How do you stop being a doctor?
An acquaintance was telling me about his father-in-law who is 83 and recently fell. He suffered a brain injury that required surgery and a month in the ICU. “He’s a physician,” the man explained, “so he’s eager to fully recover and get back to seeing his patients.”
This issue’s cover story on alumni entering retirement has me thinking a lot about what I want from my “golden years.” The imaginary scene involves Cape Cod, a small, friendly dog, and plenty of time for writing. It does not involve working when I’m 83.
But I suspect for this physician, he’s not merely working. Being a doctor isn’t like doing a job; it’s much more a part of a person’s identity. You don’t stop being a doctor when you log out of the EHR at night. So how do you retire and suddenly stop being the person you’ve been for 40 or 50 years? You don’t, and I think that’s why many physicians are reluctant to stop practicing.
The close, unique relationships doctors form with patients are another reason I think it’s hard to step away. When I interviewed Roxanne Vrees for this issue’s alumni profile (see page 34), she said what she loves about ob/gyn practice is the potential to be with a patient through so many of life’s milestones, from adolescence through the birth of a child through menopause. When you have been that intimately intertwined with another person’s life, how do you up and leave them behind?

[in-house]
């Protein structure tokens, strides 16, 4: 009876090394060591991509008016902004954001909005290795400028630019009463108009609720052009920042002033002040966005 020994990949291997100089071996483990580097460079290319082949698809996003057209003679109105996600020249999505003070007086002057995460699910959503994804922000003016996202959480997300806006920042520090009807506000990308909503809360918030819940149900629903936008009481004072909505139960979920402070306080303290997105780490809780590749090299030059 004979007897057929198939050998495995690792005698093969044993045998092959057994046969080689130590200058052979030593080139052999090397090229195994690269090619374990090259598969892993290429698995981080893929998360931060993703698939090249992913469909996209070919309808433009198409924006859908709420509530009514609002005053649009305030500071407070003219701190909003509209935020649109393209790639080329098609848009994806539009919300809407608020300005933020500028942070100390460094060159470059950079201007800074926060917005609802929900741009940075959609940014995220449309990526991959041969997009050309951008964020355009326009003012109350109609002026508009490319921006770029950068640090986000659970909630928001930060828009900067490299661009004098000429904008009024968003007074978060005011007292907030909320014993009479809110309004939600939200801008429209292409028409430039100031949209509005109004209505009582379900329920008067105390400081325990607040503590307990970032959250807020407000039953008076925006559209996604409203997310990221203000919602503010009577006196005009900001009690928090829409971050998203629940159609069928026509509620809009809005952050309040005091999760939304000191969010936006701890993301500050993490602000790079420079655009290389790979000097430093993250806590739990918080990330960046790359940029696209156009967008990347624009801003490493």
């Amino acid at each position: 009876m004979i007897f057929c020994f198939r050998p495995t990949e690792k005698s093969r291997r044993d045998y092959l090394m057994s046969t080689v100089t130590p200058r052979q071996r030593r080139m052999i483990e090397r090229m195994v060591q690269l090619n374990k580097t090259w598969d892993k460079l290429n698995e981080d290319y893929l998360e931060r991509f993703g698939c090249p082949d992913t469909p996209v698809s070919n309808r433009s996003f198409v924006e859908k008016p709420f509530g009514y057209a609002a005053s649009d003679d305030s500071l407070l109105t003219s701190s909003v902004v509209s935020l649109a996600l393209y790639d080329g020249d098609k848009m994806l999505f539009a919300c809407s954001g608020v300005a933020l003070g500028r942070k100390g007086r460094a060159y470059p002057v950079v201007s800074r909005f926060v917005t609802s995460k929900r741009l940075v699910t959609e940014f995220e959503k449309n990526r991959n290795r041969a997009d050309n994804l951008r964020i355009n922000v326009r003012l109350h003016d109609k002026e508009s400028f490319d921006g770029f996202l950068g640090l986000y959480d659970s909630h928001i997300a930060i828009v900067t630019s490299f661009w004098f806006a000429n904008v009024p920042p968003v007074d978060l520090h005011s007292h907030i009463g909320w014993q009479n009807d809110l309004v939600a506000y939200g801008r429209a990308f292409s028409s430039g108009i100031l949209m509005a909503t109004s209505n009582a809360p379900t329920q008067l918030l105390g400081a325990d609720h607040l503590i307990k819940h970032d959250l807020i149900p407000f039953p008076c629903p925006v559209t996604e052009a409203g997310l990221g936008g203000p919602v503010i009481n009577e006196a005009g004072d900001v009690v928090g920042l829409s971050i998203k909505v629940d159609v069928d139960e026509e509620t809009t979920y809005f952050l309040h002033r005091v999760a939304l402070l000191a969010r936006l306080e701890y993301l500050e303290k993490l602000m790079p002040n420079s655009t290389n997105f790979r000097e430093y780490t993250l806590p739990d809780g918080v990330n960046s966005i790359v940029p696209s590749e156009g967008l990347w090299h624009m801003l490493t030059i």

Doing some early research for the retirement feature on page 16, I spoke to Mark Nunlist ’70 MD’80, who was building a boat with his newfound free time. I asked him if there was anything he missed.
“I miss 30-plus years in the same practice taking care of folks that I had delivered,” he told
me. “I miss my staff. I miss the relationships of three decades with patients and colleagues.”
Now that is something I can relate to.
—Kris Cambra, Editor
I was astonished to read Drs. Lewiss and Sharkey’s article, “Silent No More” (Fall 2019), in which a male surgeon forcefully tries to kiss a female Brown premedical student on day two of her internship. The piece ends with the question,“What happened to the Brown premedical student?” The more important question that is omitted is, “What happened to the male surgeon?” There is no mention of anyone circling back with him to help him understand that his actions were inappropriate. What may have happened on day three and beyond to other students who feared reporting him, thinking it could tarnish their career trajectories? I recall witnessing a senior male physician admonishing a junior female physician, “Don’t be a victim.” The real issue is, “Don’t be a perpetrator.”
—Lynn E. Taylor RES’00 F’05, MD